REVIEW | Natalie Clark – The Hug & Pint (06.01.17)

natalie-clark

After 2 nights in the hustle and bustle at King Tuts, it was time for something a little more low-key, with the first Friday of the year involving us heading to The Hug & Pint to catch Glasgow singer-songwriter Natalie Clark, who was back on home turf for a brief spell after living over in Los Angeles doing some cool stuff.

We had only discovered her mere days before the show, and we instantly became fans, so there was no other option than to go into town and catch her live.


Starting off the night was someone we were more than acquainted with – Josephine Sillars – who was ready to get the musical ball rolling again after suffering over a hellacious university dissertation for so long. We had played host to her last February at the New Hellfire Club as part of our Local Music Live event, and we had been eager to see her again since.

As always, she was wonderful, with the vocals being sharp and crisp, and the key work very polished, whilst being complimented perfectly by Sam on the cajon.

Highlights included a stripped back yet still grand version of Hurricanes, the chilling Sun And The Moon and the addictive as ever Vincent, which was boosted by crowd participation, plus we loved the new single Problems With Power, where the melody was driven completely by rhythmic clapping and a basic drum beat, with no piano whatsoever.

A great start to 2017 for Jo in our minds, and we look forward to what she has in store for us over the next 12 months.

*

Up next was Mick Hargan. We were unaware he would be playing tonight, and we were not meant to be seeing him live for another 3 weeks, but regardless of that fact, he was superb.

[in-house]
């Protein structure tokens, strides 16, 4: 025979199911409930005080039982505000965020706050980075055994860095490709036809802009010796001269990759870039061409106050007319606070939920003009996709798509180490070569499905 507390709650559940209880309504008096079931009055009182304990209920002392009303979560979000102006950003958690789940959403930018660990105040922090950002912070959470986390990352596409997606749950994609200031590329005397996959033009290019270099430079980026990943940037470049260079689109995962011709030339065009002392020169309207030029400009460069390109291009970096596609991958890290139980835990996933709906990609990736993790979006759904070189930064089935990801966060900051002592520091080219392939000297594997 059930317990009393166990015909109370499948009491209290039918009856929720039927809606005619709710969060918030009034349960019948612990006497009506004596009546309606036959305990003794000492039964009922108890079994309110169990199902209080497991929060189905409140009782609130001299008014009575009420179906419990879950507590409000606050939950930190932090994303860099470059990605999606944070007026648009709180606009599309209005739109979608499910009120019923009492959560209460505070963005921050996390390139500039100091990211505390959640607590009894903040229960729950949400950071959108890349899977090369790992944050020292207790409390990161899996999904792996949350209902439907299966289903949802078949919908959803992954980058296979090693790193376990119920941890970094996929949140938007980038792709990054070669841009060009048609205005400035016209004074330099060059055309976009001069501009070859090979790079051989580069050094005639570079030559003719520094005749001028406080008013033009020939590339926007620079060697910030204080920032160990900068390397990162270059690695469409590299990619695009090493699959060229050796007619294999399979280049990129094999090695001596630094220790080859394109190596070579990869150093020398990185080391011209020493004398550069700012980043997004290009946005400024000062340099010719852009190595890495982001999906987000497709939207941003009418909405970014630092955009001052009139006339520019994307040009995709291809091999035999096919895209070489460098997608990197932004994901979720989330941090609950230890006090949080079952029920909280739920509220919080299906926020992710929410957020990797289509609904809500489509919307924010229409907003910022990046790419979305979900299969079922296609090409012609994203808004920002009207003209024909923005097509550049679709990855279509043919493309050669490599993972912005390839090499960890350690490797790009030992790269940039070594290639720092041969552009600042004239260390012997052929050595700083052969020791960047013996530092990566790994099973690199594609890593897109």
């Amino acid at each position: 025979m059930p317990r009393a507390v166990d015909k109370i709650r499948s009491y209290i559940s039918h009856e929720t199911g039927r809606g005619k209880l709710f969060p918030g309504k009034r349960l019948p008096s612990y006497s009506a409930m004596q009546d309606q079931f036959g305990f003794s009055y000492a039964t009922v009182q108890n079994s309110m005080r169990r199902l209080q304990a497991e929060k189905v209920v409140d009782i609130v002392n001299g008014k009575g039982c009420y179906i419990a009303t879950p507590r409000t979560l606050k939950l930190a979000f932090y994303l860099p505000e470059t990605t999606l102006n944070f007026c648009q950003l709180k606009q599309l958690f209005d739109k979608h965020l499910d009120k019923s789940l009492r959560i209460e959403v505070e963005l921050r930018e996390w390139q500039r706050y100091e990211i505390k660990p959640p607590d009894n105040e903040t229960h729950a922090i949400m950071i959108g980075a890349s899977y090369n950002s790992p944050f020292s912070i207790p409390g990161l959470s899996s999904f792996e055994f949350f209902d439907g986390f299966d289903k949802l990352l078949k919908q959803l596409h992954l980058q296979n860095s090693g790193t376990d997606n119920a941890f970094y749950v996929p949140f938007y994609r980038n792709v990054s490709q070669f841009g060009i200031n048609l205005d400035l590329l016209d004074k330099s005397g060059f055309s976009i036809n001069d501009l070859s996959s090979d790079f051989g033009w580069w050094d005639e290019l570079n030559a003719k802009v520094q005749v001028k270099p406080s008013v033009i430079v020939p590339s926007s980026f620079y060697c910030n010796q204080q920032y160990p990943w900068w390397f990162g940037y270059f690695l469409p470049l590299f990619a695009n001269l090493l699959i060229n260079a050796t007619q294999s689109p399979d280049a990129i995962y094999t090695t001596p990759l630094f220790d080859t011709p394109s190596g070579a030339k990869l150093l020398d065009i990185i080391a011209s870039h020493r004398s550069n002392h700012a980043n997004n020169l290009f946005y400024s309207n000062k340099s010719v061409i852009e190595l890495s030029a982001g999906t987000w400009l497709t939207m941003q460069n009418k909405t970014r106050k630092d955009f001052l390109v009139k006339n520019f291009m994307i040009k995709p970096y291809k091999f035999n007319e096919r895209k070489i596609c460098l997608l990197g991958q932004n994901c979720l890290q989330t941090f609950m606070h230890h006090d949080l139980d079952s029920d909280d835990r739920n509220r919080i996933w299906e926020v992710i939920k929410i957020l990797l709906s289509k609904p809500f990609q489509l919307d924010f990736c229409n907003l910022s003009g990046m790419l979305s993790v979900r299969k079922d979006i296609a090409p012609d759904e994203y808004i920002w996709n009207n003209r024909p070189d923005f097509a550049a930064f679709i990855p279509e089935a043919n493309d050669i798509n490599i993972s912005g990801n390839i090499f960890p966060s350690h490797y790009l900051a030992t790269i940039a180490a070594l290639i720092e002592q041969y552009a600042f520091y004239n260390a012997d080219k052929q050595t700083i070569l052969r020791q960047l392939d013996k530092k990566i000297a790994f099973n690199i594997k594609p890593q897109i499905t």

Whether soft or loud, there was clearly so much passion in his singing, and we cannot recall seeing a person play an acoustic guitar with as much intensity as he did. We were entranced by it, quite honestly.

All the tunes were great, with the subject matters ranging from the love for his son, to a psychopath in Govan – quite the variety, as you can tell. At one moment, he had all in the venue so fixed in the palm of his hand and silenced in awe, you could hear a pin drop.

Capping off with a fiery cover of Bruce Springsteen’s Dancing In The Dark, it would have been nonsensical to not spend a fiver on a CD after what we witnessed, and we are already anxious to see him again at Broadcast later this month.

*

In front of what was now a tightly packed room, Natalie Clark took her place on stage. There was an undeniable buzz in the air as she got set to go, and what went down proved to be an unforgettable experience.

For starters, she was oozing with charisma and had a distinct allure, with a lot of that coming through her hair-raising harmonies and general inflections.

She delivered a mixture of familiar tracks, most notably an outstanding acoustic rendition of Skin On Me, phenomenal covers of Erma Franklin’s Take A Little Piece Of My Heart and Jessie J’s Bang Bang – the latter being the reason she was invited to audition for the American version of The Voice – and a pair of brand new numbers titled Crossfire and Grown Ass Woman, both reflecting on her current living situation in LA and featuring some fantastic lyrics.

Speaking of her writing, it occurred to us that there was a regular theme in the topics of her songs that related to positivity – being brave, having the strength to go on, having a bright outlook in dark times etc. – evident in the likes of Better, Bit By Bit and Weakness, and they really struck a chord with us on an emotional level.

It became evident to us that we listen to a lot of music with negative themes, so to have material come along and deliver the opposite of that is a real breath of fresh air.

Very rarely are we left struggling for words to describe a performance, and this was one of those cases. Natalie is the epitome of pure raw talent, and it truly pains us how someone as special as her is yet to crack it big. The sooner she gets her break, the better.


A very special night courtesy of three amazing Scottish artists that reminded us of how lucky we are to do what we do, and you cannot ask for anything better than that.

 

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